It connects with the Celebes Sea and to the north and the Banda Sea to the south.
Although the Molucca Basin is open to the Pacific Ocean, deep Molucca Sea water is blocked from entering the Banda or Ceram Seas due to the presence of the Lifamatola sill.
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The Molucca Basin is an area of extreme seismicity, producing numerous high intensity earthquakes and tsunamis in recent time.
Seabed core data from the northern Molucca Sea has yielded rich insights on the paleoclimate of the region, particularly as to details of the last glacial maximum. At that time, approximately 18,000 years Before Present, salinity of the Molucca Basin was deduced to be slightly higher in a decidedly more arid lower atmosphere. Correspondingly, the sea surface temperature was shown to be no more than one degree Celsius cooler than present time.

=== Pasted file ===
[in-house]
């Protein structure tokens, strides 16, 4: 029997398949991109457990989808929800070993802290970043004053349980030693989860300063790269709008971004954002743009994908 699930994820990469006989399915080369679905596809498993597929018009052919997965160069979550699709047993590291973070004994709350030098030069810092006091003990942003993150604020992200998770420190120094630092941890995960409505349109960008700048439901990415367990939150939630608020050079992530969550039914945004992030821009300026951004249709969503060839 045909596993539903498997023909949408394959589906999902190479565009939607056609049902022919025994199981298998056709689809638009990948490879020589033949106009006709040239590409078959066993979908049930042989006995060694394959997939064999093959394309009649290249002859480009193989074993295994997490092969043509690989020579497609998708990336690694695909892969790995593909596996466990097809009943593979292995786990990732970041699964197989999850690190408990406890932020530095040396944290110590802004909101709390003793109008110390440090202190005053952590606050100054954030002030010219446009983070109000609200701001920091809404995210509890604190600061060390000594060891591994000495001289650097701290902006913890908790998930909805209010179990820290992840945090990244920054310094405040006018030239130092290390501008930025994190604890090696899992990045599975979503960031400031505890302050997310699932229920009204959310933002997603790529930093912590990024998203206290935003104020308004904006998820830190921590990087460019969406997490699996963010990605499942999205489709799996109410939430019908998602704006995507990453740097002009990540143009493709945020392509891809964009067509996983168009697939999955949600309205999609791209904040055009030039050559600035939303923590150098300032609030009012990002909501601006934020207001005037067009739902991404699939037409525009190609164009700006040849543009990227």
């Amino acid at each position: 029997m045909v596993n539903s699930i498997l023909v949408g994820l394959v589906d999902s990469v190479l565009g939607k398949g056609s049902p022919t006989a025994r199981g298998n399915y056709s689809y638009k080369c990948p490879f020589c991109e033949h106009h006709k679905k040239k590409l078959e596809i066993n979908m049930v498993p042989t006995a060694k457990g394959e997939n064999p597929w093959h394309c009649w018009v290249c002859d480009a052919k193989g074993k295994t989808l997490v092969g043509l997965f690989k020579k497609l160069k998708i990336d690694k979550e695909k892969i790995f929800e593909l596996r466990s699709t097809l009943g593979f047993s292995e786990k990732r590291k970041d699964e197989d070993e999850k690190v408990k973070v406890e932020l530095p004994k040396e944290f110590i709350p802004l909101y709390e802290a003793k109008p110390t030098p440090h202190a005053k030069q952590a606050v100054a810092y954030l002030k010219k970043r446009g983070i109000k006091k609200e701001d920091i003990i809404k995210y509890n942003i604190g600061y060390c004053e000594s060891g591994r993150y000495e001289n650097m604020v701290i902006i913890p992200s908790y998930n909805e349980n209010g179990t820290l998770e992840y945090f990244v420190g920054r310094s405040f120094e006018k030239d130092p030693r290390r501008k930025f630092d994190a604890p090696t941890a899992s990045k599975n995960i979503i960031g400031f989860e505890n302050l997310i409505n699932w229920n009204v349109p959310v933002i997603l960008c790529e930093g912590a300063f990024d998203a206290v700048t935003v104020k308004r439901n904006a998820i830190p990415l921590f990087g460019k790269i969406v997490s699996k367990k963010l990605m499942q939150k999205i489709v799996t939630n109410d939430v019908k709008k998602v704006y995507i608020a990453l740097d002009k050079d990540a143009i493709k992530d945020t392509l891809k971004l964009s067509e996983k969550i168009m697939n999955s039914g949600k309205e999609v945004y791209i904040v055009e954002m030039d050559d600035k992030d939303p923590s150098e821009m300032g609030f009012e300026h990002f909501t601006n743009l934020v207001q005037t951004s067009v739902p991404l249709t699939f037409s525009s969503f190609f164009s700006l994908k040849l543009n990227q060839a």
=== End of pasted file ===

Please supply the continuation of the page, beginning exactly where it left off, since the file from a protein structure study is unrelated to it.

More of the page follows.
- E.J.Brill. 1933. The Snellius expedition in the eastern part of the Netherlands East-Indies, 1929-1930: under the leadership of P. M. Van Riel, Volume 2, Part 8
- International Hydrographic Organization. 1953. Limits of Oceans and Seas, 3rd edition.
Tomas Tomascik. 1997. The ecology of the Indonesian seas, Volume 1. Tuttle Publishing. 1388 pages